Secrets of Summer Planting in June and July

garden harvest in a basket

Once in awhile I see a post from a gardener on social media in which they share how they’ve “finished” planting their vegetable garden. This is often in late May or early June.
Many gardeners approach planting this way. They plant their whole gardens within the span of a week or two and that’s it for the season. Late spring planting is their only focus, not summer or fall planting.
In my garden in zone 5 (WI), I start planting in my cold frames in March and into the uncovered garden in April and don’t stop planting seeds and seedlings until September. The only time I’m “finished” is when I temporarily run out of room, or it gets too late into the season to plant.
This method of repeated planting means I’ll get more food from my garden in a very steady supply throughout the season. In fact, even in the frigid North where I live I harvest from my garden 10 months of the year.
One of the techniques I use to grow more food is succession planting.  Succession planting means planting the same vegetable several times throughout the season for a continued harvest.
Why would you want to use succession planting?  Two reasons.
Spread out the harvest. 
You’ve probably had the experience of planting a big row of beets or an entire bed of bush beans and they’re all ready to harvest at the same time. Which means you have to deal with all of those vegetables – either using them or giving them away to friends and family – or take the risk of them rotting in your fridge. Succession planting is a great way to spread out that harvest so you have more manageable amounts to eat and cook with.
Maximize space.
Your garden space and do double (or even triple!) duty by growing more than one vegetable in the same amount of space in the same season. This isn’t doable with every vegetable, but there are lots that pair well together because they don’t take all season to grow.
I find it easiest to break up my succession planting into spring, summer and fall plantings. In this article we’re going to cover what to plant in June and July. At the end I’ll share some resources to help you extend your succession planting into the spring and fall as well.
A note about zone: This summer planting advice is most applicable to gardeners in colder areas, US zones 3-7. If you live in a very hot climate your summer planting calendar will likely be much different.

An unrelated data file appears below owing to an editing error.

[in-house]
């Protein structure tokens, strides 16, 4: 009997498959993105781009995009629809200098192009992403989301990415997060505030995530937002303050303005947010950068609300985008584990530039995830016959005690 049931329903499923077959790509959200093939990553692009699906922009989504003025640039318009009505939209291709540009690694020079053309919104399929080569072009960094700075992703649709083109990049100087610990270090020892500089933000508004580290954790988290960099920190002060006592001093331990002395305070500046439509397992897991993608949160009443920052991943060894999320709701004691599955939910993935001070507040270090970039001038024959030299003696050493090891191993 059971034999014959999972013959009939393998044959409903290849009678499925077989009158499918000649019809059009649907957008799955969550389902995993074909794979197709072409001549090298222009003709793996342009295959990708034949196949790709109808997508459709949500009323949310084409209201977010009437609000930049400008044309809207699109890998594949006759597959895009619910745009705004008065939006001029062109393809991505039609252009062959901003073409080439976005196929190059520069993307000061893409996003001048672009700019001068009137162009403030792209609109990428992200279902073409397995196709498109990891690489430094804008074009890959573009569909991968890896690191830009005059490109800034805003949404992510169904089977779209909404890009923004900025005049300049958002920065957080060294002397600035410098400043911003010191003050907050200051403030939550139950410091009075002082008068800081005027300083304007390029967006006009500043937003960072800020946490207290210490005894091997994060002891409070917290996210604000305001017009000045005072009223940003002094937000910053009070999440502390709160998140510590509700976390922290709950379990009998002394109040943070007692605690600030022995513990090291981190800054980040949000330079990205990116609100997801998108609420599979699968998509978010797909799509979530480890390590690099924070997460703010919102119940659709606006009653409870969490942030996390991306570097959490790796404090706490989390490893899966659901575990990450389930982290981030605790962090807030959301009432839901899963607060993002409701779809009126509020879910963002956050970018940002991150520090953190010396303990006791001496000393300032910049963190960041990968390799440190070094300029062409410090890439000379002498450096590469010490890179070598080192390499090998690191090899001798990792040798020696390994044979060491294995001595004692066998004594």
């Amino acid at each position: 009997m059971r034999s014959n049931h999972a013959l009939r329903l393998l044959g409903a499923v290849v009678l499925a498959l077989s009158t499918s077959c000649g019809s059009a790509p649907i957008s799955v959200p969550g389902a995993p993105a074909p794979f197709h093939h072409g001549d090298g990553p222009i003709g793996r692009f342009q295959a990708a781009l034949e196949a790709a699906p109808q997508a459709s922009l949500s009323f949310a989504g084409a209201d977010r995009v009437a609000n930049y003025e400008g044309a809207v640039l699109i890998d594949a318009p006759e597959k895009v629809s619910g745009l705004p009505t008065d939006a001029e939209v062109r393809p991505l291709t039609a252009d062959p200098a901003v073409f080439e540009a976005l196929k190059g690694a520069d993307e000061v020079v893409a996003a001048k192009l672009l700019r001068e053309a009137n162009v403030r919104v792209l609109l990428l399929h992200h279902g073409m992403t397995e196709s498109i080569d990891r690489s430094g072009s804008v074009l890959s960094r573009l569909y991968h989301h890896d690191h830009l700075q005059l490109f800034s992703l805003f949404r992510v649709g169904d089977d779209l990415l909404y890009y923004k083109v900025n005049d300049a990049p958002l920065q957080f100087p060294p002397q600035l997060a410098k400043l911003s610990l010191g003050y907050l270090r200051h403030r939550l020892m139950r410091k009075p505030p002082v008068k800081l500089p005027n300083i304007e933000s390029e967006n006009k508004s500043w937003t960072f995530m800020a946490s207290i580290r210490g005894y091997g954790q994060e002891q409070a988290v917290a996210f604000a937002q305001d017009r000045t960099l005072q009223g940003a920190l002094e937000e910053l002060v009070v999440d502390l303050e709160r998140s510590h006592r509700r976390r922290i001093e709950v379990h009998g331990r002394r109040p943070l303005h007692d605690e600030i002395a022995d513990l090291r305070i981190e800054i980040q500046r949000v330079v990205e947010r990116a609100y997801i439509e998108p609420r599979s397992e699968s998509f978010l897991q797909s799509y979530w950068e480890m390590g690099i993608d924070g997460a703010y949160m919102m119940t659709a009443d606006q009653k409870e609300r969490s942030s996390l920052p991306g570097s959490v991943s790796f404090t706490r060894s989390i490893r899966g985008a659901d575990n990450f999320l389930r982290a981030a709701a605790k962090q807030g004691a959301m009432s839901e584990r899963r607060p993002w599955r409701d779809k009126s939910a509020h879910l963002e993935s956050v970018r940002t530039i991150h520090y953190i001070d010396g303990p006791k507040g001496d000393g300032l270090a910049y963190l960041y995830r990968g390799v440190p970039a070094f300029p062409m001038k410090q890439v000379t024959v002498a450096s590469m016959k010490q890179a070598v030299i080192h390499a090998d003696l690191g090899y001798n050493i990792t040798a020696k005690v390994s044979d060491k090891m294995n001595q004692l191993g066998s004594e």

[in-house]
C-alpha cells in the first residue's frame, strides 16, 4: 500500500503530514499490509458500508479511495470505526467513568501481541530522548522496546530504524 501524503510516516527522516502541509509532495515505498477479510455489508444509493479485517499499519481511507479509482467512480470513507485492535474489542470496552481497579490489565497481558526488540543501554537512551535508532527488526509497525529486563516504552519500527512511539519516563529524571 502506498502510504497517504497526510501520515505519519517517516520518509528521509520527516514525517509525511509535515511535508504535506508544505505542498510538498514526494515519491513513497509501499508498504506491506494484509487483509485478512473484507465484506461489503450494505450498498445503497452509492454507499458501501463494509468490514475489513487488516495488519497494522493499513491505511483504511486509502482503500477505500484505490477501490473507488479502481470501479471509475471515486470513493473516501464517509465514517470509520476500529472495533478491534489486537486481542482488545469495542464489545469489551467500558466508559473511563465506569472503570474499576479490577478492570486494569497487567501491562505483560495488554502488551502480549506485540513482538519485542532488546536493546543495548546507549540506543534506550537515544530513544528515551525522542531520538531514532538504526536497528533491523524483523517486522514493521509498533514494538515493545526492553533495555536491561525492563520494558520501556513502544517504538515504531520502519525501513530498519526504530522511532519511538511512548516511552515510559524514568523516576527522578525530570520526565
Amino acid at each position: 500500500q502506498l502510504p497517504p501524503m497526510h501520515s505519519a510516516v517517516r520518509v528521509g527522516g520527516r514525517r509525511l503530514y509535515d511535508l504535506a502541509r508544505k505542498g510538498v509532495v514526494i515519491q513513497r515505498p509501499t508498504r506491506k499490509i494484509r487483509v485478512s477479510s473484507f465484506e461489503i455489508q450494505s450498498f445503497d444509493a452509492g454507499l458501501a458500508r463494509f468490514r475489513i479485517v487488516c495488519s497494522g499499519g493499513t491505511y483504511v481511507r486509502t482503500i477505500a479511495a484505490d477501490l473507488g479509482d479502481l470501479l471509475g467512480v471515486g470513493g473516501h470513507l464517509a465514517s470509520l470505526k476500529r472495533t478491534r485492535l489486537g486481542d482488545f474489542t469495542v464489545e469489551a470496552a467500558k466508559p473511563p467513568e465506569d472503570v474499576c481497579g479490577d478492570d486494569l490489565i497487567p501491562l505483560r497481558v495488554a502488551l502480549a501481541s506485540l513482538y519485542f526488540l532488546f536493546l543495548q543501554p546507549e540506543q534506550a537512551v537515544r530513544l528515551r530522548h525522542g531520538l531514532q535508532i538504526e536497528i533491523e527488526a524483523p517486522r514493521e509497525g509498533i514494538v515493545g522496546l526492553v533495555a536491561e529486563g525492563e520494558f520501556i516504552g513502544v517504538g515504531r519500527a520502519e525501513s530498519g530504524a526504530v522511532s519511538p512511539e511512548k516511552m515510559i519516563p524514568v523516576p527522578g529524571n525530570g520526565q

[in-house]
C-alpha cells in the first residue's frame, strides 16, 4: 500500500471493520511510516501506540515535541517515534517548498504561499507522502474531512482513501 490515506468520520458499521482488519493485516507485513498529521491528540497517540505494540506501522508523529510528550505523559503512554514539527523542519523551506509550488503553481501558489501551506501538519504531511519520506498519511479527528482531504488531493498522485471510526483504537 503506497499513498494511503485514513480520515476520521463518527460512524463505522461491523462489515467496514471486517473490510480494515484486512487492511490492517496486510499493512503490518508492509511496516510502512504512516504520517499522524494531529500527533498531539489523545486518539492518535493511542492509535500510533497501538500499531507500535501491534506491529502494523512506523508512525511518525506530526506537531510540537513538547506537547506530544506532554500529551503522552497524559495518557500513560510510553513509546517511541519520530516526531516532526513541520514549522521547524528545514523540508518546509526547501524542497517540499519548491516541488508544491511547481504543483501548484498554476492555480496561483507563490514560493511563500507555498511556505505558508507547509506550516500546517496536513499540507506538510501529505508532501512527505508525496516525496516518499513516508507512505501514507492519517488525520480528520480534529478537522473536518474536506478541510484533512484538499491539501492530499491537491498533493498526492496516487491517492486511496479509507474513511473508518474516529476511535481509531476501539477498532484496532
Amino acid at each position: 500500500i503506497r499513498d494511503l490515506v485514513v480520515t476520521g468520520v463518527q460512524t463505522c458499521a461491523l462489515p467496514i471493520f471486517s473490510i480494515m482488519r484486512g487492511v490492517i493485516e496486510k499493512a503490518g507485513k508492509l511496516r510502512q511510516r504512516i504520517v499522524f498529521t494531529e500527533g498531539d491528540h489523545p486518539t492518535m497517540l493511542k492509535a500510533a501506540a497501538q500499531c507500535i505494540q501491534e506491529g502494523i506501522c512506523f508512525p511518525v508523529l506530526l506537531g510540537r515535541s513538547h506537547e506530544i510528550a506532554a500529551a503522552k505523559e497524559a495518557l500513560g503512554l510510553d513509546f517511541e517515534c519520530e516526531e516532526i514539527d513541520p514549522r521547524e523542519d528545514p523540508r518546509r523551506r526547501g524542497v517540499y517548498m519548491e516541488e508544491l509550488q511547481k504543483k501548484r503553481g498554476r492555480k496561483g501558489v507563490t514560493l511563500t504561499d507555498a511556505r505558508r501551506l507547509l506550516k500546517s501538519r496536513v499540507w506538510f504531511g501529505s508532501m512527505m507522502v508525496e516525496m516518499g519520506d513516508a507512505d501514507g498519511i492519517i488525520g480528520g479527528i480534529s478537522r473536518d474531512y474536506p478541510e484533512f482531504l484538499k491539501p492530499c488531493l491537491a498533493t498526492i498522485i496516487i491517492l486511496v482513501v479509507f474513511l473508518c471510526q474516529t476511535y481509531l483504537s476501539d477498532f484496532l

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How to Find Space for Summer Planting

Spring planting comes naturally to most gardeners. But, as soon as the season heads into summer a lot of people put away their seeds and plants for good. It doesn’t have to be this way! You can keep planting throughout the summer if you have the space in your garden.
But how do you carve out room to plant?
Replace spring vegetables!
Hopefully you got out into your garden in early spring and planted your frost tolerant vegetables. As your garden heads into summer most of your these vegetables like spinach, cilantro and radishes will be at the end of their lives.
They’ll either be bolting and being removed to the compost bin or you’ll be harvesting the entire planting before it starts bolting.
This can be frustrating to some gardeners, watching something they planted come to the end of its lifecycle just when summer gets going, but these vegetables are not designed to grow in the summer.  They don’t like too much sunlight and they hate the dog days of summer.
The bonus is that you end up with some new space in the garden where you can plant a second vegetable that’s more ideally suited for summer planting.
Here’s a list of some of the spring planted vegetables that will most likely be coming out of the garden sometime in June, if not before, and are ripe to be replaced.
Bok Choy
Salad Mix
In a bit we’ll talk about which vegetables are great options for replanting in their vacated space.
No empty spaces!
At the beginning of summer there are still many growing weeks left to the season, which means you should not let any space go to waste in your garden. In general, as soon as a vegetable isn’t worth being harvested anymore I take it out of my garden.
I chop down the entire spinach and lettuce row when I see the plants wanting to bolt, and I get all of the radishes out of the ground before they start to turn woody and bitter. Broccoli plants get chopped down too, right after I harvest that beautiful green crown.